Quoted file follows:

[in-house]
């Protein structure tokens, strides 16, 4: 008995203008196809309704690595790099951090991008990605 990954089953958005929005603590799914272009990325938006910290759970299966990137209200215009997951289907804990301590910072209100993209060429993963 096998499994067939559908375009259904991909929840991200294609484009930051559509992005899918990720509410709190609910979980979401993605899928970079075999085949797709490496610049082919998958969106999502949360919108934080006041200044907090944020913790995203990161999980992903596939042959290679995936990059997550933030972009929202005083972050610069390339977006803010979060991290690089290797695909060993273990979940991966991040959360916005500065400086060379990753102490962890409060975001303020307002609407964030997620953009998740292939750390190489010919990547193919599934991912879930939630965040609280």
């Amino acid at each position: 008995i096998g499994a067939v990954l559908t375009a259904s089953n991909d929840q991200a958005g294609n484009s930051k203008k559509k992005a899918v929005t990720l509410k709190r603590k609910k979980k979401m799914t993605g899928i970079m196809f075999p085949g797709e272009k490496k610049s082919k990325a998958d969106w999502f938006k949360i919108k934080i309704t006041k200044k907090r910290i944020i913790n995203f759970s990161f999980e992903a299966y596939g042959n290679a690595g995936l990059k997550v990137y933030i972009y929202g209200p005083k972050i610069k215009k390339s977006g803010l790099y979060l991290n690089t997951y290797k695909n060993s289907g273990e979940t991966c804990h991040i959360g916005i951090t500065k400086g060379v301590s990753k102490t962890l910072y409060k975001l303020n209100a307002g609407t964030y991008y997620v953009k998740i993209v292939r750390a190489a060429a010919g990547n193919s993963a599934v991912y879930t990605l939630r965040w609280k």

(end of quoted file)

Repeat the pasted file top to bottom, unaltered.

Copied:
[in-house]
């Protein structure tokens, strides 16, 4: 008995203008196809309704690595790099951090991008990605 990954089953958005929005603590799914272009990325938006910290759970299966990137209200215009997951289907804990301590910072209100993209060429993963 096998499994067939559908375009259904991909929840991200294609484009930051559509992005899918990720509410709190609910979980979401993605899928970079075999085949797709490496610049082919998958969106999502949360919108934080006041200044907090944020913790995203990161999980992903596939042959290679995936990059997550933030972009929202005083972050610069390339977006803010979060991290690089290797695909060993273990979940991966991040959360916005500065400086060379990753102490962890409060975001303020307002609407964030997620953009998740292939750390190489010919990547193919599934991912879930939630965040609280």
């Amino acid at each position: 008995i096998g499994a067939v990954l559908t375009a259904s089953n991909d929840q991200a958005g294609n484009s930051k203008k559509k992005a899918v929005t990720l509410k709190r603590k609910k979980k979401m799914t993605g899928i970079m196809f075999p085949g797709e272009k490496k610049s082919k990325a998958d969106w999502f938006k949360i919108k934080i309704t006041k200044k907090r910290i944020i913790n995203f759970s990161f999980e992903a299966y596939g042959n290679a690595g995936l990059k997550v990137y933030i972009y929202g209200p005083k972050i610069k215009k390339s977006g803010l790099y979060l991290n690089t997951y290797k695909n060993s289907g273990e979940t991966c804990h991040i959360g916005i951090t500065k400086g060379v301590s990753k102490t962890l910072y409060k975001l303020n209100a307002g609407t964030y991008y997620v953009k998740i993209v292939r750390a190489a060429a010919g990547n193919s993963a599934v991912y879930t990605l939630r965040w609280k």